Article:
Former North Dakotan and retired academic Brenda Daly has a new blog, www.readingnorthdakota.net, that is devoted to books about North Dakota or by North Dakota authors. Ole Rolvaag’s homesteading classic, Giants in the Earth, was the first book to be discussed. The January selection is Dakota, Or What’s a Heaven For, and I have happily agreed to answer any questions Dakota readers might have. You don’t have to be from North Dakota to join in!
Posts Tagged ‘Dakota’
Skyping last night with a book club from Grand Forks, North Dakota, I had the chance to reconnect with a college buddy I haven’t seen for years. I was really pleased to get a couple of tough questions from the club, and of course I’m always happy to talk about the research that went into writing Dakota, Or What’s a Heaven For, as well as the process of writing itself. Sometimes I hear from readers who just aren’t sure whether they like the central character, Frances Bingham, who can be just as bad as Scarlett O’Hara, and just as driven as that famous North Dakotan, Jay Gatsby, but this crew got right behind her.
Thanks, Kim, for inviting me into your living room. It was great to catch up, and nice to talk with your club.
March is not when most folks choose to visit North Dakota. Go figure. I, however, am looking forward to a visit to Bismarck State College, March 1-4, 2012, as a Visiting Writer (with a reading/book signing at 7:30 p.m. at the Student Union on March 1). I was especially pleased to have Dakota, Or What’s a Heaven For selected for BSC’s 2012 BookTalk series, along with Willa Cather’s O Pioneers! and Will Weaver’s Red Earth, White Earth. I will be leading the discussion of Dakota on March 4, 1-3 p.m. at the BSC Library.
Three months ago you may have been watching news stories and videos about the flooding of the Souris River (locally known as the Mouse River) in Minot, North Dakota, that put 12,000 residents, or one-fourth of the city’s population, out of their homes. The flood waters didn’t recede for about three weeks, leaving thousands of homes and businesses uninhabitable. This afternoon, after spending the morning talking with members of the North Dakota Library Association (who had chosen Dakota, Or What’s a Heaven For as their 2011 conference “book club” book) and then speaking at the noon luncheon, I went for a walk through block after block of flood-gutted neighborhoods.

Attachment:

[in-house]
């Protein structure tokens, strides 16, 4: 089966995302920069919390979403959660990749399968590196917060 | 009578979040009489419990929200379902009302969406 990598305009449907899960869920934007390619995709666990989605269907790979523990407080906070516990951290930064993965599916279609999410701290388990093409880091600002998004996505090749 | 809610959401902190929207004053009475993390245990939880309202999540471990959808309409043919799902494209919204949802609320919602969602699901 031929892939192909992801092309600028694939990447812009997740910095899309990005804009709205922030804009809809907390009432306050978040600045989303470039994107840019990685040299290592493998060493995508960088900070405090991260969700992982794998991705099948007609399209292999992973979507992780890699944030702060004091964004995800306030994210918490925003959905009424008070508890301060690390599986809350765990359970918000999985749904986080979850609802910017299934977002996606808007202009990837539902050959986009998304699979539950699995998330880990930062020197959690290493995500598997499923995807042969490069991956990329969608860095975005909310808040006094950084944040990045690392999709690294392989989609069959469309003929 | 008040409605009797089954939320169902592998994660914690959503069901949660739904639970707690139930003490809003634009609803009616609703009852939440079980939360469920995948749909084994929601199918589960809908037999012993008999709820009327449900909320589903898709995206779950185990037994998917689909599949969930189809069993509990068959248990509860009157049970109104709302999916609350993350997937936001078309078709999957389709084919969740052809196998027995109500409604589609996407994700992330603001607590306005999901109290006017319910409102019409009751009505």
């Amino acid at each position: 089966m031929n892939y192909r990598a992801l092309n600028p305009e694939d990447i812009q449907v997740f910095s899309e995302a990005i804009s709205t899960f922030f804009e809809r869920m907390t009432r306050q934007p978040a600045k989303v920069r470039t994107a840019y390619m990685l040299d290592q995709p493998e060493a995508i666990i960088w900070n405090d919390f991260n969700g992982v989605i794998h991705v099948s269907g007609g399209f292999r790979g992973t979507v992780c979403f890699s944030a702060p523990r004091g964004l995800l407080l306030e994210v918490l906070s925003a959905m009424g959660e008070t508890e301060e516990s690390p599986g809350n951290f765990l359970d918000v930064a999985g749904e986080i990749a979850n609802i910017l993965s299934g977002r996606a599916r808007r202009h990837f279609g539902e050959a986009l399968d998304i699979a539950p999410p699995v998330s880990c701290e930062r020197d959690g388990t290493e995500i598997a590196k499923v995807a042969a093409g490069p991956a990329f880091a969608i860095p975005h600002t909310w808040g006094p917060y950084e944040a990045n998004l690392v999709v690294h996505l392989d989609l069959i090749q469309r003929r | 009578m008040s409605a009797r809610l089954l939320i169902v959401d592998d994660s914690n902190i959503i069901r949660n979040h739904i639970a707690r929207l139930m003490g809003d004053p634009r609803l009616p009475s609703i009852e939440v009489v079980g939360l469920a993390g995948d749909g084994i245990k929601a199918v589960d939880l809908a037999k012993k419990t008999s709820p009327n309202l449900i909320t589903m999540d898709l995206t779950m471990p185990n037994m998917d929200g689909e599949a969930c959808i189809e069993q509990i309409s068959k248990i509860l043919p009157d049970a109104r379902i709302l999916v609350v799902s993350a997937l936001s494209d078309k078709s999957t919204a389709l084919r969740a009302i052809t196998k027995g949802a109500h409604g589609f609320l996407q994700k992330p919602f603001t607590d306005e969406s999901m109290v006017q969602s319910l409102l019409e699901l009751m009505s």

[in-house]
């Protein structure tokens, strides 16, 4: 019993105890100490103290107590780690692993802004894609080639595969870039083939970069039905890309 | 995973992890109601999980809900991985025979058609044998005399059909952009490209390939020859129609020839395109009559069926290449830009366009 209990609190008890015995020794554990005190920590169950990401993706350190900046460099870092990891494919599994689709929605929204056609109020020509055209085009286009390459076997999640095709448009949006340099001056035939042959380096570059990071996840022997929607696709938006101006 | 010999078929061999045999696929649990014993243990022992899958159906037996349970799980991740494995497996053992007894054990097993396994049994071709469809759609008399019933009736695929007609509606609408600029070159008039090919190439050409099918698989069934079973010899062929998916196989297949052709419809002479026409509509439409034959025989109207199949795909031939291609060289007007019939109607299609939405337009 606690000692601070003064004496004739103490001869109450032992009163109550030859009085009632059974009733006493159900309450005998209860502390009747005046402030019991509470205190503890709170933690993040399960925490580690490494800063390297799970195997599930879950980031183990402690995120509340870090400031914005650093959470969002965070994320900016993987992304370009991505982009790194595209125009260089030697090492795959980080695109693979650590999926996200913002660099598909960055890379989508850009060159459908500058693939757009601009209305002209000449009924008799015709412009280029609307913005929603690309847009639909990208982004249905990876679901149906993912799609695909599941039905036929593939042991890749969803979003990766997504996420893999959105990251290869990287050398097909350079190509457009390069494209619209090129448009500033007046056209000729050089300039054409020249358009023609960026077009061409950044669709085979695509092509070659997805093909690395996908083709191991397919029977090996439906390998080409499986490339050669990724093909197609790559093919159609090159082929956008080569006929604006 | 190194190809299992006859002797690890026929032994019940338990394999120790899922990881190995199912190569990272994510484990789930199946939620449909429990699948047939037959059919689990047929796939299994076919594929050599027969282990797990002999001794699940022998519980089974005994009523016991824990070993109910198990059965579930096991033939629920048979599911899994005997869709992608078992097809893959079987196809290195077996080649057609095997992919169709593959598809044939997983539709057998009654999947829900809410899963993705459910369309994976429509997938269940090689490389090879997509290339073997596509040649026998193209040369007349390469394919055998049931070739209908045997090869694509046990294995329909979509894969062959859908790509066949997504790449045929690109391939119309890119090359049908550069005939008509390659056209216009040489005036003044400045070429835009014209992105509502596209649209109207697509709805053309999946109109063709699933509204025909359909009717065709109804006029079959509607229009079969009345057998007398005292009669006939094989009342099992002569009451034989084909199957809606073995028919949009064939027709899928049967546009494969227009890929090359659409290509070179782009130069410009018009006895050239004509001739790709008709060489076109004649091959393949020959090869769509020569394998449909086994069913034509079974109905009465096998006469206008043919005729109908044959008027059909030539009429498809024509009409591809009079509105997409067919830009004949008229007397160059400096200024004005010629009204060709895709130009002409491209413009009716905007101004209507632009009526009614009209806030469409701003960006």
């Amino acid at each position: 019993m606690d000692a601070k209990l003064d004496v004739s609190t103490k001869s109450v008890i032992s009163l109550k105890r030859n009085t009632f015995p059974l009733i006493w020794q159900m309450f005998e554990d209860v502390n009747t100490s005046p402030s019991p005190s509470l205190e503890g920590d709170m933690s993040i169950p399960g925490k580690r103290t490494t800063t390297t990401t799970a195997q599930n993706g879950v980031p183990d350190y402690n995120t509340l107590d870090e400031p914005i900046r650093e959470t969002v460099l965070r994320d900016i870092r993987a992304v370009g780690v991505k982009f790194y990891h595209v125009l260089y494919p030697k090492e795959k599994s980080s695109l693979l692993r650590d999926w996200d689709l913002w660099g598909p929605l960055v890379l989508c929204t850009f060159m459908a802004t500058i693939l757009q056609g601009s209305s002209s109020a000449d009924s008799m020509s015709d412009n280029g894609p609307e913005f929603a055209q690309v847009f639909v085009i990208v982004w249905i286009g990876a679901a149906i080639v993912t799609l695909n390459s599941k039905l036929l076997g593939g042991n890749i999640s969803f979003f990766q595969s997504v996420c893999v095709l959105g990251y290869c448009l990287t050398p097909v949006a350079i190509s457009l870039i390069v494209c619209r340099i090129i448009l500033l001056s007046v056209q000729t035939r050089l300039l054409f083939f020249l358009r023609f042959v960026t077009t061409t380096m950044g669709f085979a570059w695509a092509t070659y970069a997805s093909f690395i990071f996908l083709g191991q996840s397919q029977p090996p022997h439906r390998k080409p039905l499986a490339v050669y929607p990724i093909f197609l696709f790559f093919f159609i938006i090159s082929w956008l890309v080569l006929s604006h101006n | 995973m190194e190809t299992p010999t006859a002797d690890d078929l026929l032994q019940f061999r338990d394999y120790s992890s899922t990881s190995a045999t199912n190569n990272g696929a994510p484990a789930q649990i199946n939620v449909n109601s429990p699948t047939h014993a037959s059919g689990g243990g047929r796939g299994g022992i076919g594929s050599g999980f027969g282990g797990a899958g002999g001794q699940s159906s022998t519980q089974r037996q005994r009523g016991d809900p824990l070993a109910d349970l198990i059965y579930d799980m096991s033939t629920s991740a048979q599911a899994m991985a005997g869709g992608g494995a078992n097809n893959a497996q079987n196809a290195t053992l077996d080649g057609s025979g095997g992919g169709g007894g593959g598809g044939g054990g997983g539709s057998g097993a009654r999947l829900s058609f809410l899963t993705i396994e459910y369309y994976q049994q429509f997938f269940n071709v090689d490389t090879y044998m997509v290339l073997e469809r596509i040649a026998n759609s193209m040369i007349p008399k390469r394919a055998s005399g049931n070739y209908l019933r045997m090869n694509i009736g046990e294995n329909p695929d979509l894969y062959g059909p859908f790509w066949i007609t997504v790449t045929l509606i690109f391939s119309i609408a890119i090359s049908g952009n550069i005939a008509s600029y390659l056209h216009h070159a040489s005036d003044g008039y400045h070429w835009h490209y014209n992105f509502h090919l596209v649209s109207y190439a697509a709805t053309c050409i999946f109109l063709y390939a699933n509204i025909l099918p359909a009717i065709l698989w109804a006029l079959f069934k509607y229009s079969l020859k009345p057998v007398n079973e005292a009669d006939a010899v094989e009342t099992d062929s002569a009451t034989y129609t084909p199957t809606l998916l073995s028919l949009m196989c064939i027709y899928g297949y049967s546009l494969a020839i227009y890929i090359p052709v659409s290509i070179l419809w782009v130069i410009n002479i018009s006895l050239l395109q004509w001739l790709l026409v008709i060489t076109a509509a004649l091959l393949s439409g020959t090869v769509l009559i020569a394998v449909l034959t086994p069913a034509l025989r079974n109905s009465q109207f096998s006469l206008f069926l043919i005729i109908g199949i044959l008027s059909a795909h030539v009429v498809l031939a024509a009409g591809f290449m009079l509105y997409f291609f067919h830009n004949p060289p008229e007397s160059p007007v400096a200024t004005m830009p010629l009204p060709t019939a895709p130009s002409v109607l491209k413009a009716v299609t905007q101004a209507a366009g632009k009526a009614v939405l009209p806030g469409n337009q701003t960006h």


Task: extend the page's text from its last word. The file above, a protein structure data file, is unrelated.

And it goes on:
After a half-day of using the pronouns “I” and “me” way too often, it was a sobering walk, all the more disconcerting under a perfect, cloudless, azure sky . (An aside: I have a college buddy who has lived and worked in Manhattan for the past 20 years, and who is now working in Minot as a consultant for a year. Visiting last night over our ritual martinis I asked how often she got back to New York. Her contract allowed her to return every two weeks, she said, but at one point she realized that she hadn’t been back East for a couple of months. “I just couldn’t leave the sky,” she explained.)
I took pictures of gutted houses, of For Sale signs and doors littered with official notices, of debris and mud, of backhoes leveling the dikes that just couldn’t do enough, of FEMA trailers, of children’s toys in gutters, and of evergreen trees that stand, along with the silt-filthed siding on houses, as records of the final flood level: dead branches that were too long under water separated by a straight line from the green foliage above. And when I returned to my hotel room, I deleted most of the pictures, for, one by one, they diminished, rather than proved the destruction. Here, however, are a few:
I was reminded of the time I spent in Louisiana in 2005 after Katrina, and of the day that another volunteer and I drove through New Orleans in our Red Cross truck, creeping along deserted streets and overpasses strewn with items that had been transformed from personal belongings to debris by a disaster. The destruction in Minot is exponentially smaller in comparison, but comparisons don’t matter much if it’s your house, your home that has been lost.